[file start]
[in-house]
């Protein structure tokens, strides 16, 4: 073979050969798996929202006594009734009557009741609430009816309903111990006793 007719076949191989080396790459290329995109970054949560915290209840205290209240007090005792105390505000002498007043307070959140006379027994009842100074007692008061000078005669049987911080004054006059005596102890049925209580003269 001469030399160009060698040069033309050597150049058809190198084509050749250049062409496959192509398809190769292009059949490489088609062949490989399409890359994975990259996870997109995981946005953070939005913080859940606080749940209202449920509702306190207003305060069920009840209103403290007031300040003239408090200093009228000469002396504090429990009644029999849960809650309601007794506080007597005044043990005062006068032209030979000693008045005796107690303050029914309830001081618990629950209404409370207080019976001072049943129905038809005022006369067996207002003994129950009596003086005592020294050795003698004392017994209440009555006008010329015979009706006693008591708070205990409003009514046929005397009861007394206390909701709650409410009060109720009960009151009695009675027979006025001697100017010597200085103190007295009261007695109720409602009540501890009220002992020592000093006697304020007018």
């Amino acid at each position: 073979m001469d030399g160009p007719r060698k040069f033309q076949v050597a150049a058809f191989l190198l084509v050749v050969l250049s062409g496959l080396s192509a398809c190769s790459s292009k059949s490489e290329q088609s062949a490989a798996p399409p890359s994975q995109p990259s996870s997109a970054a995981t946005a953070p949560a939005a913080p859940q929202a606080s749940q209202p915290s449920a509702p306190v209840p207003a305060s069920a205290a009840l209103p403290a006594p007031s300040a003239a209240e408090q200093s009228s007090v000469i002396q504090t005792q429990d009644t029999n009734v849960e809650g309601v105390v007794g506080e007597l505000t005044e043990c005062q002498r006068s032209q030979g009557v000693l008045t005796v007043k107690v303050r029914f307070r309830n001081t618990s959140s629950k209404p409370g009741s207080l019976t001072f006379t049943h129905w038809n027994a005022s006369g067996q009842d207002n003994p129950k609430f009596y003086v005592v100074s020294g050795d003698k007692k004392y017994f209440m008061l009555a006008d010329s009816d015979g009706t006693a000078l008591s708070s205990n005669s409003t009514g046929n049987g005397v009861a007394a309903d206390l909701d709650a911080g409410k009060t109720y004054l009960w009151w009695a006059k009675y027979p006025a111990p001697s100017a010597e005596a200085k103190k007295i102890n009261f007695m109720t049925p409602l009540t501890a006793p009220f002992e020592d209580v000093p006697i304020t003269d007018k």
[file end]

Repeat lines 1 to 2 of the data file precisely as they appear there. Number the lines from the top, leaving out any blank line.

[in-house]
């Protein structure tokens, strides 16, 4: 073979050969798996929202006594009734009557009741609430009816309903111990006793 007719076949191989080396790459290329995109970054949560915290209840205290209240007090005792105390505000002498007043307070959140006379027994009842100074007692008061000078005669049987911080004054006059005596102890049925209580003269 001469030399160009060698040069033309050597150049058809190198084509050749250049062409496959192509398809190769292009059949490489088609062949490989399409890359994975990259996870997109995981946005953070939005913080859940606080749940209202449920509702306190207003305060069920009840209103403290007031300040003239408090200093009228000469002396504090429990009644029999849960809650309601007794506080007597005044043990005062006068032209030979000693008045005796107690303050029914309830001081618990629950209404409370207080019976001072049943129905038809005022006369067996207002003994129950009596003086005592020294050795003698004392017994209440009555006008010329015979009706006693008591708070205990409003009514046929005397009861007394206390909701709650409410009060109720009960009151009695009675027979006025001697100017010597200085103190007295009261007695109720409602009540501890009220002992020592000093006697304020007018």